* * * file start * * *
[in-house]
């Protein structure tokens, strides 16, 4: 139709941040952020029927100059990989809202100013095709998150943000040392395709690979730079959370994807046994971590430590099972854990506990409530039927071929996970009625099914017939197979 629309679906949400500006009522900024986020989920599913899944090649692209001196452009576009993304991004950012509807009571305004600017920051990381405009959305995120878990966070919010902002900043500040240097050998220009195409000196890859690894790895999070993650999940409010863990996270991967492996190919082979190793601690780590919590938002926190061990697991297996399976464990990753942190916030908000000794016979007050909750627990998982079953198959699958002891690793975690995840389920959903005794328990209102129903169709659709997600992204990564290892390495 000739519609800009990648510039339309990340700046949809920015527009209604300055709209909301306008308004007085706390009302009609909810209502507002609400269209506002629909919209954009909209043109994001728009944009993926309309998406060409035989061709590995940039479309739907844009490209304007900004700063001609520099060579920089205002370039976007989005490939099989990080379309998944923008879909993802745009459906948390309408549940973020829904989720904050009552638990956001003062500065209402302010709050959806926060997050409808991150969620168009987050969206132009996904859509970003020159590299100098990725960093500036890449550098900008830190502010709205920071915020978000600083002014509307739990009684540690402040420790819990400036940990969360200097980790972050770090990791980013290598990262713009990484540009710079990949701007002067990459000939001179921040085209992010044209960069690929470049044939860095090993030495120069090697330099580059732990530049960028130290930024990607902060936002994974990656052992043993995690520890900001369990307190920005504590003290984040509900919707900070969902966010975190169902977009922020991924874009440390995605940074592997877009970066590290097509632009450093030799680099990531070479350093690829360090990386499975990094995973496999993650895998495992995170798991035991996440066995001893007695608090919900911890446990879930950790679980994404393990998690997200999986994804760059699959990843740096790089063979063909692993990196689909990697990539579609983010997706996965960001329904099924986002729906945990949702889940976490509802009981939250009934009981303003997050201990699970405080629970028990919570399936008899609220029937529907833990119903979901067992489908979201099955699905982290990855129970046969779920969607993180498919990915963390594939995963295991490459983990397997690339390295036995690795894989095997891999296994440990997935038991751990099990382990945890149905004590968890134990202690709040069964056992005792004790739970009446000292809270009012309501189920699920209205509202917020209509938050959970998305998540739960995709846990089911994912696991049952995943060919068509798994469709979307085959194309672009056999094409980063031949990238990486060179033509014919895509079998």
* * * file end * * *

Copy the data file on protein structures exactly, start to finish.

[in-house]
């Protein structure tokens, strides 16, 4: 139709941040952020029927100059990989809202100013095709998150943000040392395709690979730079959370994807046994971590430590099972854990506990409530039927071929996970009625099914017939197979 629309679906949400500006009522900024986020989920599913899944090649692209001196452009576009993304991004950012509807009571305004600017920051990381405009959305995120878990966070919010902002900043500040240097050998220009195409000196890859690894790895999070993650999940409010863990996270991967492996190919082979190793601690780590919590938002926190061990697991297996399976464990990753942190916030908000000794016979007050909750627990998982079953198959699958002891690793975690995840389920959903005794328990209102129903169709659709997600992204990564290892390495 000739519609800009990648510039339309990340700046949809920015527009209604300055709209909301306008308004007085706390009302009609909810209502507002609400269209506002629909919209954009909209043109994001728009944009993926309309998406060409035989061709590995940039479309739907844009490209304007900004700063001609520099060579920089205002370039976007989005490939099989990080379309998944923008879909993802745009459906948390309408549940973020829904989720904050009552638990956001003062500065209402302010709050959806926060997050409808991150969620168009987050969206132009996904859509970003020159590299100098990725960093500036890449550098900008830190502010709205920071915020978000600083002014509307739990009684540690402040420790819990400036940990969360200097980790972050770090990791980013290598990262713009990484540009710079990949701007002067990459000939001179921040085209992010044209960069690929470049044939860095090993030495120069090697330099580059732990530049960028130290930024990607902060936002994974990656052992043993995690520890900001369990307190920005504590003290984040509900919707900070969902966010975190169902977009922020991924874009440390995605940074592997877009970066590290097509632009450093030799680099990531070479350093690829360090990386499975990094995973496999993650895998495992995170798991035991996440066995001893007695608090919900911890446990879930950790679980994404393990998690997200999986994804760059699959990843740096790089063979063909692993990196689909990697990539579609983010997706996965960001329904099924986002729906945990949702889940976490509802009981939250009934009981303003997050201990699970405080629970028990919570399936008899609220029937529907833990119903979901067992489908979201099955699905982290990855129970046969779920969607993180498919990915963390594939995963295991490459983990397997690339390295036995690795894989095997891999296994440990997935038991751990099990382990945890149905004590968890134990202690709040069964056992005792004790739970009446000292809270009012309501189920699920209205509202917020209509938050959970998305998540739960995709846990089911994912696991049952995943060919068509798994469709979307085959194309672009056999094409980063031949990238990486060179033509014919895509079998």